Diesel Improvements and Biodiesel
During the big oil crisis in the 1970s, European car companies started advertising diesel engines for commercial use as an alternative to gasoline. Those who tried it out were a bit disappointed — the engines were very loud, and they would arrive home to find their cars covered from front to back in black soot — the same soot responsible for smog in big cities.
Since then, vast improvements have been made on engine performance and fuel cleanliness. Direct injection devices are now controlled by computers that monitor fuel combustion, increasing efficiency and reducing emissions. The sophistication of these computers turned out to be a double-edged sword, however, when we learned in 2014 that Volkswagen had been using the technology to cheat on emissions testing. The company had to buy back diesel vehicles it had sold with the promise of being a cleaner alternative fuel and pay billions in fines, and in some cases VW executives served jail time.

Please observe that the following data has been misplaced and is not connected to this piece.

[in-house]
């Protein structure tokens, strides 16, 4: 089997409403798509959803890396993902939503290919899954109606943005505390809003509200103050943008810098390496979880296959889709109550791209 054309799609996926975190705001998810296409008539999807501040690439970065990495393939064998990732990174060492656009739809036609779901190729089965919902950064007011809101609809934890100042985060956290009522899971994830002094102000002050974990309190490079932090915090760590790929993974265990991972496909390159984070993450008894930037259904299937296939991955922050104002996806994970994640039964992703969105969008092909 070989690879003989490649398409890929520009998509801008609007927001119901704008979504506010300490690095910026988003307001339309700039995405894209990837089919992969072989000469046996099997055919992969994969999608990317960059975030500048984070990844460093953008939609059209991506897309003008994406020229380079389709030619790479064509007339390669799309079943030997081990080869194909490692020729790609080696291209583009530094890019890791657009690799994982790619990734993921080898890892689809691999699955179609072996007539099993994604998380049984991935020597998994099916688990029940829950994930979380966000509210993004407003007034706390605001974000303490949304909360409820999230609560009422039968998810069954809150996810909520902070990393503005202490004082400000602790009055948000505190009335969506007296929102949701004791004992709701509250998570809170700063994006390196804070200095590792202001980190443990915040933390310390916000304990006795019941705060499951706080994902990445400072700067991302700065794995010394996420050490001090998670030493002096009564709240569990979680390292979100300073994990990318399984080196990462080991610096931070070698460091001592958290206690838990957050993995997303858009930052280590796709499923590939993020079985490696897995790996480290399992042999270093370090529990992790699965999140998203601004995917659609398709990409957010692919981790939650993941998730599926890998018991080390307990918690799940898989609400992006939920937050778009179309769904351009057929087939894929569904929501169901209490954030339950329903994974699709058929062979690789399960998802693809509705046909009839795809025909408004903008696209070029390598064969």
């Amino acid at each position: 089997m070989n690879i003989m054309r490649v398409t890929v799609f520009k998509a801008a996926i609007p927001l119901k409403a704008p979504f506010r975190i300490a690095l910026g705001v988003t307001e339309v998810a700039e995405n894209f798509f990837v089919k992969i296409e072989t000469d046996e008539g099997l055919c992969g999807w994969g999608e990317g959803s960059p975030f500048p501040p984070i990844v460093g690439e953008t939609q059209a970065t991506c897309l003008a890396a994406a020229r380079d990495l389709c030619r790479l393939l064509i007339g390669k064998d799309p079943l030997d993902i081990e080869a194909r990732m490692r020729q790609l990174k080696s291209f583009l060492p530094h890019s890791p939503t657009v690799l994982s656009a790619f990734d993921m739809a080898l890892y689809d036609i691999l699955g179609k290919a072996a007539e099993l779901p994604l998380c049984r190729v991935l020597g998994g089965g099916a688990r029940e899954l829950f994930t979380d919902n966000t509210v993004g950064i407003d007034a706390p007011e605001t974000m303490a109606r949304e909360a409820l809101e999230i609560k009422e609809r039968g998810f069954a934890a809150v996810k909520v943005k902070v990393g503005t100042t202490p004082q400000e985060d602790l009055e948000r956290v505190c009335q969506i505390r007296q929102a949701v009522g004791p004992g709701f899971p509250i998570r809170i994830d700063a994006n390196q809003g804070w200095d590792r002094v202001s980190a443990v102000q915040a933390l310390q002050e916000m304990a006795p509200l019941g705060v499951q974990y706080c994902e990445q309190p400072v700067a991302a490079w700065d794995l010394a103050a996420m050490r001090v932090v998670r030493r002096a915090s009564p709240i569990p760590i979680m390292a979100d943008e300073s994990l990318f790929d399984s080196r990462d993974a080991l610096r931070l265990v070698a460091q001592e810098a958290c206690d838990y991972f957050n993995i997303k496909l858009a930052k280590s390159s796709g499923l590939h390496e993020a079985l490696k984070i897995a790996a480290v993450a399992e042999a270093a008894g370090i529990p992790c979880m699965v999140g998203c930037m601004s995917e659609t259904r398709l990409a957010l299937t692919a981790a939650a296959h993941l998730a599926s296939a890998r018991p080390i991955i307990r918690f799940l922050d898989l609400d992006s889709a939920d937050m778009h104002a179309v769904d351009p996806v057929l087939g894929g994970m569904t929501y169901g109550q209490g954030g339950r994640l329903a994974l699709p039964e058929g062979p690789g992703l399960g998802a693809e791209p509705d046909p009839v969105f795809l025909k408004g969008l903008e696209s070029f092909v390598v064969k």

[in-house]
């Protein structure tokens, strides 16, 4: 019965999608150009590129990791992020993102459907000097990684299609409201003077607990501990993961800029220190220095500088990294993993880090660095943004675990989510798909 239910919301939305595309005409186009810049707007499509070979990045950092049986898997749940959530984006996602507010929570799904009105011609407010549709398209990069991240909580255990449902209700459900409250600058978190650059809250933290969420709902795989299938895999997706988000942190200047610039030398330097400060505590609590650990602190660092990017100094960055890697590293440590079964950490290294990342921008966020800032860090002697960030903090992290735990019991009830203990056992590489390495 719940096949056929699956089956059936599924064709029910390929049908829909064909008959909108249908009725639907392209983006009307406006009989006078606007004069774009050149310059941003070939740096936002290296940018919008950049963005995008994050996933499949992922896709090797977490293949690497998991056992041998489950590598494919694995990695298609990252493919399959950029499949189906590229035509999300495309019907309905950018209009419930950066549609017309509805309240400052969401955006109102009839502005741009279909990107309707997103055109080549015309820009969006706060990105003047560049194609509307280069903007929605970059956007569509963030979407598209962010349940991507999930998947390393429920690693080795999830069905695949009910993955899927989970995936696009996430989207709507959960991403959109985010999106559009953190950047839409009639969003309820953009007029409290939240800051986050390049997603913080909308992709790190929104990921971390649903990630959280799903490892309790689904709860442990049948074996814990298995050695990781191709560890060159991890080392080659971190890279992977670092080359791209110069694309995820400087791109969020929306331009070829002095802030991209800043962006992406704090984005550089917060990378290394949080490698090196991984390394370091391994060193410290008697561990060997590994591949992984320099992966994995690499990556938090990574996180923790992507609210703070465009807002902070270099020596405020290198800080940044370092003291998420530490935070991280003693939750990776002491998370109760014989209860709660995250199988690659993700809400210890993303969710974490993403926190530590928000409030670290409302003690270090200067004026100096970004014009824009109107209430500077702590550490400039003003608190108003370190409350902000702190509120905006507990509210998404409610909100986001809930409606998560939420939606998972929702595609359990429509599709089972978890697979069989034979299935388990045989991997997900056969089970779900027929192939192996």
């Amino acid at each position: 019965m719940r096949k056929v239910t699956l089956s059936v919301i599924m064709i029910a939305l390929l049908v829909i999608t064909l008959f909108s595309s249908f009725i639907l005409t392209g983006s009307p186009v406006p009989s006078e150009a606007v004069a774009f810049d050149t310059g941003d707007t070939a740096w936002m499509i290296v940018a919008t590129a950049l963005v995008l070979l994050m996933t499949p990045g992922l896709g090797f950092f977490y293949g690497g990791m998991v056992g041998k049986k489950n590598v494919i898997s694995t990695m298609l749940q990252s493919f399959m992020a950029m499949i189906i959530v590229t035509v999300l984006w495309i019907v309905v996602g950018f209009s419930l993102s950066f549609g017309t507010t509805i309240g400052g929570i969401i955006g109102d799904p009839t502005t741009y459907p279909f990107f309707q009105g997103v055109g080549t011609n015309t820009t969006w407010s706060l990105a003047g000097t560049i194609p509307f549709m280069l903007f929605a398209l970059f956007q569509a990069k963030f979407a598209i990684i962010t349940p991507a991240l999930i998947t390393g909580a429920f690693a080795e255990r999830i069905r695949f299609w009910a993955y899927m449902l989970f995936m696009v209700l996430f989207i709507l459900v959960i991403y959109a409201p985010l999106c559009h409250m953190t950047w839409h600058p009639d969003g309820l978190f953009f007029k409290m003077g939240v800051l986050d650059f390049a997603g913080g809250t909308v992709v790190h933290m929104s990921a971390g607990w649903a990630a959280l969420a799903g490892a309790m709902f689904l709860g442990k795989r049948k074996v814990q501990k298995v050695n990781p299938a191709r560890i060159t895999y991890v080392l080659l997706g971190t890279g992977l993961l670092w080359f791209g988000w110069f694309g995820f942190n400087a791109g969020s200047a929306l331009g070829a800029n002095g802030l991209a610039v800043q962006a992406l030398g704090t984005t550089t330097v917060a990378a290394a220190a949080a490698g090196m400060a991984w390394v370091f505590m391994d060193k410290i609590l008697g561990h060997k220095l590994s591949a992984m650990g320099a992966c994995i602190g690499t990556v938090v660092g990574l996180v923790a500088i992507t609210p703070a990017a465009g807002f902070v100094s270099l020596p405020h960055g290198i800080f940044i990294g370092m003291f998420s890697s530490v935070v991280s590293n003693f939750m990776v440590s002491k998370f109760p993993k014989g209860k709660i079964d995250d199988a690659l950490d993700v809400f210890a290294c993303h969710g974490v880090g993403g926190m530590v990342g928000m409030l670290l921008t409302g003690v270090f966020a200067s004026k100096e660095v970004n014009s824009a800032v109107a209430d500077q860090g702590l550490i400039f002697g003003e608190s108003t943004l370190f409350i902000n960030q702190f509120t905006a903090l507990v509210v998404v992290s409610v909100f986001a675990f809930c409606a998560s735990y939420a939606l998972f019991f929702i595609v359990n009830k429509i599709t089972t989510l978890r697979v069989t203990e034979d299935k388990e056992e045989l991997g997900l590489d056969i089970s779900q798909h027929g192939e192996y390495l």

Since 2010, all diesel fuel in the United States has been ultra-low sulfur diesel (ULSD), which contains very little sulfur. Why does that matter? The devices that lower pollution and emissions from diesel engines can be damaged by sulfur, so having less of that element means cleaner-burning fuel. Modern catalytic converters for diesel engines are 90 percent efficient, so they don't stink or put out clouds of black smoke anymore.
But these changes might not be enough. Diesel still emits a lot of particulates that can harm humans and their environment, especially in dense urban areas. That's why several cities, states, and even countries have decided to ban diesel vehicles within the next decade or so.
You may have also heard of something called biodiesel. Is it the same as diesel? Biodiesel is an alternative or additive to diesel fuel that can be used in diesel engines with little to no modifications to the engines themselves. It's not made from petroleum; instead it comes from plant oils or animal fats that have been chemically altered. (Interesting fact: Rudolf Diesel had originally considered vegetable seed oil as fuel for his invention.) Biodiesel can either be combined with regular diesel or in some engines used completely by itself.